Friday, September 10, 2010

Mini-Review: The Chamber of Ten by Christopher Golden and Tim Lebbon

I picked up The Chamber of Ten by Christopher Golden and Tim Lebbon (Book Depository, Powell’s Books, Indiebound) just before travelling to Europe for work. It is the latest book in Lebbon and Golden’s loose series of The Hidden Cities and is set in Venice where an archaeological team unearths something important and unexpected. At the same time an ancient dark magic is unearthed, plunging the archaeological team into chaos and threatening to destroy the city. Yes, the description reads a lot like a Dan Brown knock-off or a bad Hollywood thriller, but books like this often capture the setting very well, and this is what I was looking for. I was hoping that that an interesting portrayal of Venice would help excite me for my own upcoming European adventures.

Unfortunately I was rather disappointed. The Chamber of Ten jumps immediately into action without taking much time to introduce its characters, including the city of Venice, which fails to ever emerge as a character of its own. The result is even harder with the human characters that get thrown into seemingly dangerous scenarios before the reader cares enough about what could happen to them. This all results in a big disconnect between the reader and the story.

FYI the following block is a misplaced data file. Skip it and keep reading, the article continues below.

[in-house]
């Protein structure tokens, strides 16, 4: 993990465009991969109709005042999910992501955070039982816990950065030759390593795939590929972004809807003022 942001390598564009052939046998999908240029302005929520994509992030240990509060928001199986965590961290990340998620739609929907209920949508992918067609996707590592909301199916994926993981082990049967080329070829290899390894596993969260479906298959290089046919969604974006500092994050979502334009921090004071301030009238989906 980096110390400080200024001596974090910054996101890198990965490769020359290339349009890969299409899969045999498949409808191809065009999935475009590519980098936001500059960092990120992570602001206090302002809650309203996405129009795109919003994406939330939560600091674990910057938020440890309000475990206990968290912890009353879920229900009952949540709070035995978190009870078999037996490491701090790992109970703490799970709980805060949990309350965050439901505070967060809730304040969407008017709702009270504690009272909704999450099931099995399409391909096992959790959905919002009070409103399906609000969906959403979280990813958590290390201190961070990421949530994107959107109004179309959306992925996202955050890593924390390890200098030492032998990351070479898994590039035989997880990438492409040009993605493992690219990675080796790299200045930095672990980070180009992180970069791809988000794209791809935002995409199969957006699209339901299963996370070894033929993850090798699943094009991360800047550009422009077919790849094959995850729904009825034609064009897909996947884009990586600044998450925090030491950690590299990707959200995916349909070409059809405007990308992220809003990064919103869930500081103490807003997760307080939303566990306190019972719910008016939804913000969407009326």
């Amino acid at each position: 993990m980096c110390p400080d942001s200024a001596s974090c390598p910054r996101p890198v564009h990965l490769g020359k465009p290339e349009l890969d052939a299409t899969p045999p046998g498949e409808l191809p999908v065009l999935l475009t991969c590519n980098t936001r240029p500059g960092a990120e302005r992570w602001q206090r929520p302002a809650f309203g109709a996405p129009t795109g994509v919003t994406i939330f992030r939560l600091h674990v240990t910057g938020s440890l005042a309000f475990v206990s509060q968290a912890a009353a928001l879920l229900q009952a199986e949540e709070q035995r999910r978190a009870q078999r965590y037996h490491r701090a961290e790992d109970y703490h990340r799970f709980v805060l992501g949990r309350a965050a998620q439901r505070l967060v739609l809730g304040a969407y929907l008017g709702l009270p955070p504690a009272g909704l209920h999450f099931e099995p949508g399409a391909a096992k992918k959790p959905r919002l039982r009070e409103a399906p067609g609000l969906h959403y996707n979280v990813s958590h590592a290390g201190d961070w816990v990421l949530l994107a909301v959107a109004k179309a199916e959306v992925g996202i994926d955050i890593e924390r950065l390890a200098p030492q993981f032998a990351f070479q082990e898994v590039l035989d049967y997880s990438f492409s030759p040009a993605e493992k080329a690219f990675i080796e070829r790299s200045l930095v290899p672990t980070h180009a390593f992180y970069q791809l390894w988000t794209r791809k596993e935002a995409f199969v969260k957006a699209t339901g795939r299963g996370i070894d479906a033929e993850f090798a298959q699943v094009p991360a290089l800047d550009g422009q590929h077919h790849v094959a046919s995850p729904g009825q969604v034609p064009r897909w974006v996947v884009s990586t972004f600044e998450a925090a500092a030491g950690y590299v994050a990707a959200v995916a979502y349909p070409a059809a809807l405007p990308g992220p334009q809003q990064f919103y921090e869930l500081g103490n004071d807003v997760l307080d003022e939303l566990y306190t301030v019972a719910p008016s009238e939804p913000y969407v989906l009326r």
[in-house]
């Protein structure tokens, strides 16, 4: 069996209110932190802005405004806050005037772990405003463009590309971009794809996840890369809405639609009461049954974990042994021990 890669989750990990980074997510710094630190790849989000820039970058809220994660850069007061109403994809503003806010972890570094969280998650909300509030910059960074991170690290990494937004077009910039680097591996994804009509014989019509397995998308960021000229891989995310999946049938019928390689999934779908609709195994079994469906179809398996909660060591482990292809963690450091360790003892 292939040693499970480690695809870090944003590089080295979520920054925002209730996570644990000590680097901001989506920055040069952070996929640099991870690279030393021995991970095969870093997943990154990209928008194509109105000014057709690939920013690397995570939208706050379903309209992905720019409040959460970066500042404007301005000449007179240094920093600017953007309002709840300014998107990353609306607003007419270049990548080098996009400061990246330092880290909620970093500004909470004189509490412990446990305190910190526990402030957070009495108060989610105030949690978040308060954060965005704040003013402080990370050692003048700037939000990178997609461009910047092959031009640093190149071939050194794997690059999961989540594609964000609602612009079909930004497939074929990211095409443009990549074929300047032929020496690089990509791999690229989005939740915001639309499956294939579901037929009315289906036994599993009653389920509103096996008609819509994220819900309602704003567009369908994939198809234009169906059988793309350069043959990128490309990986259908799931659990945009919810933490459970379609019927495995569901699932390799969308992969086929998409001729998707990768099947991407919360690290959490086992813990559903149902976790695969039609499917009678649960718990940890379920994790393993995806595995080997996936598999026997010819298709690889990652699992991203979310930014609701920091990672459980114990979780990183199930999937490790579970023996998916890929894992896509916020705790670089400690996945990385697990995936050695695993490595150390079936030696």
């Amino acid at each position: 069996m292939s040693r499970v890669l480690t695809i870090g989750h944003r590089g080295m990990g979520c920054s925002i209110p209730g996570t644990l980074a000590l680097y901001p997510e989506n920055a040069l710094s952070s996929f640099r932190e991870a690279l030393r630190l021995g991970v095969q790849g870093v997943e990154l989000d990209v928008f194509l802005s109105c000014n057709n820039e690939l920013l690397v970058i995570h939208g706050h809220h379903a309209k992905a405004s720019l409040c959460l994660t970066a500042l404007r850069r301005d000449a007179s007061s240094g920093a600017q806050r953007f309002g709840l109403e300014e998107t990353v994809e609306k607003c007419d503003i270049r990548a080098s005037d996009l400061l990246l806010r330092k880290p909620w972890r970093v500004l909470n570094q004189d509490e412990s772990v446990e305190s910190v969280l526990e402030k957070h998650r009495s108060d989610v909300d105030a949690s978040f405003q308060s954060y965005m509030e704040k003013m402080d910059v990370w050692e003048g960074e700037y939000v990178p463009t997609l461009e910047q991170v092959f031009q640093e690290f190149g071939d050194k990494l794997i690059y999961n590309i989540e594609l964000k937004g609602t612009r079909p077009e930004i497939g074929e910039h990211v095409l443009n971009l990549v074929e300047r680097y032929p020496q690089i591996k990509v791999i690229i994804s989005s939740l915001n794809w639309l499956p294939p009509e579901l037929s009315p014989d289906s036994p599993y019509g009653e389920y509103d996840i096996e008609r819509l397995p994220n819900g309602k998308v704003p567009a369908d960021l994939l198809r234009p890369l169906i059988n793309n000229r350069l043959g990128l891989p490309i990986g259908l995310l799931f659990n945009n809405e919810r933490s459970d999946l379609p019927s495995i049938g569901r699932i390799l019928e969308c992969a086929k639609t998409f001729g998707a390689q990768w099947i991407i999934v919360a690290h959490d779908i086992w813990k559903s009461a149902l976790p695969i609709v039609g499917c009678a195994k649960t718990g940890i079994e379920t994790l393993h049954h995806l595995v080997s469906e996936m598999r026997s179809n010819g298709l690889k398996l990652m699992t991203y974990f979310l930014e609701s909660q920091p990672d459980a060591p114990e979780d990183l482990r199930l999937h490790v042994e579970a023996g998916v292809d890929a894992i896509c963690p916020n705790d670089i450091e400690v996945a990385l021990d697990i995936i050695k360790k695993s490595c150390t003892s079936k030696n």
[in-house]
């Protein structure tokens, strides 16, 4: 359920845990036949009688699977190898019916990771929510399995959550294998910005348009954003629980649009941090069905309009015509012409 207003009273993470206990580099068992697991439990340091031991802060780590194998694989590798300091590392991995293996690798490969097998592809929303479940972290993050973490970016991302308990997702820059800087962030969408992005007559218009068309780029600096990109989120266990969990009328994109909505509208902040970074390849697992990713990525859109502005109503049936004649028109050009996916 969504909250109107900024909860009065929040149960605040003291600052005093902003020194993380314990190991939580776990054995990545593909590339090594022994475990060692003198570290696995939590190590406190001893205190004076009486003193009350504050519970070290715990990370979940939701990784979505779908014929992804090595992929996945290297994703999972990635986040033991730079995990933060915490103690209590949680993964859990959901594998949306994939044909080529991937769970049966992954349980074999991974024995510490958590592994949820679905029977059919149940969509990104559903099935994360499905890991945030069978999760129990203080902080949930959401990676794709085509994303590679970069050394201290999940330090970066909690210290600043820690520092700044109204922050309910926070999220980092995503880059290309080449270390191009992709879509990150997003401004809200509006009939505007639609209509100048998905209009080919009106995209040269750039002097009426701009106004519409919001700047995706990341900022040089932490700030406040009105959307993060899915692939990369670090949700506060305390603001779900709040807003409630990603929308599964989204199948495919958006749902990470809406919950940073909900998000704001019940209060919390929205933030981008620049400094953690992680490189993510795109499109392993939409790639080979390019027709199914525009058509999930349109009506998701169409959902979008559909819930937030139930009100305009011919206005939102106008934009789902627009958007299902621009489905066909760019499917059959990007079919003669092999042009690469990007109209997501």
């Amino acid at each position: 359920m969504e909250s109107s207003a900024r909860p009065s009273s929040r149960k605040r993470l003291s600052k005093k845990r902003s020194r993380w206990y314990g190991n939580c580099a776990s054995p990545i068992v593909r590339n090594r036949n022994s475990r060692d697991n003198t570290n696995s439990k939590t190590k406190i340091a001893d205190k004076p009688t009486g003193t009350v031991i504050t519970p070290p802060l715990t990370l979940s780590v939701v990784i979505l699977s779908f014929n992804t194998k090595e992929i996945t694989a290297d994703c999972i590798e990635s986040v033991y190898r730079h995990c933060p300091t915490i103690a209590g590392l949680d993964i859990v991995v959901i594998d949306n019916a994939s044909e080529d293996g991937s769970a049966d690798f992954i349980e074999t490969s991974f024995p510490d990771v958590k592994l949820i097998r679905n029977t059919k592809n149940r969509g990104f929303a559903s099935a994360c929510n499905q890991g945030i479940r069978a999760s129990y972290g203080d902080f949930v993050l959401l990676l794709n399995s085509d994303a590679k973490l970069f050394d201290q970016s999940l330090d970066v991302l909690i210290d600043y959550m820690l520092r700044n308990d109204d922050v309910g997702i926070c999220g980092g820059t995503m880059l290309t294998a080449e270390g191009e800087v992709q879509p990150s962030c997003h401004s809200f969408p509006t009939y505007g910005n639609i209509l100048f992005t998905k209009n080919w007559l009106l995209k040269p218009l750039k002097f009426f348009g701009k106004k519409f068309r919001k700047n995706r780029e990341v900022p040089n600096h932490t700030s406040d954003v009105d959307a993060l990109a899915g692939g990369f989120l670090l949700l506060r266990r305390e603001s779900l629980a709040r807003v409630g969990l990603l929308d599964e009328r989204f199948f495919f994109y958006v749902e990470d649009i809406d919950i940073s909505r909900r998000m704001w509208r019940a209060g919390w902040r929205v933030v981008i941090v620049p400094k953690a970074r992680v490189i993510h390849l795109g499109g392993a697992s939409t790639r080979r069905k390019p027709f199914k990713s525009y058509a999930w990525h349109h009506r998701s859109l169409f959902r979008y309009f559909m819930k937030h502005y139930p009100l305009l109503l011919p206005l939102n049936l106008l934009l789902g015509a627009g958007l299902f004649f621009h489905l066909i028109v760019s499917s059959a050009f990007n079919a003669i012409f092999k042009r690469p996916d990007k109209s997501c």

Thankfully the story itself emerges as something interesting enough to capture the imagination and attention. By about half-way through the book I started to get really sucked into the fast-paced supernatural thriller and I only quit reading late into the evening with reluctance. Foremost in my rejuvenated interest beyond the high-octane thriller pace, were tantalizing hints about the history of Venice. Unfortunately, these hints were never realized with revelation.

While The Chamber of Ten is a bit of a breath of fresh air in the world of urban fantasy – there’s not a werewolf or vampire in sight – but is suffers under the generic feel of feeling like a Dan Brown imitation. The prose is a bit better that Dan Brown, but the storytelling is not. I think traditional SFF fans won’t find it terribly interesting and traditional thriller fans won’t buy into the speculative aspects of the story. This seems to leave The Chamber of Ten without an audience. 5.5/10

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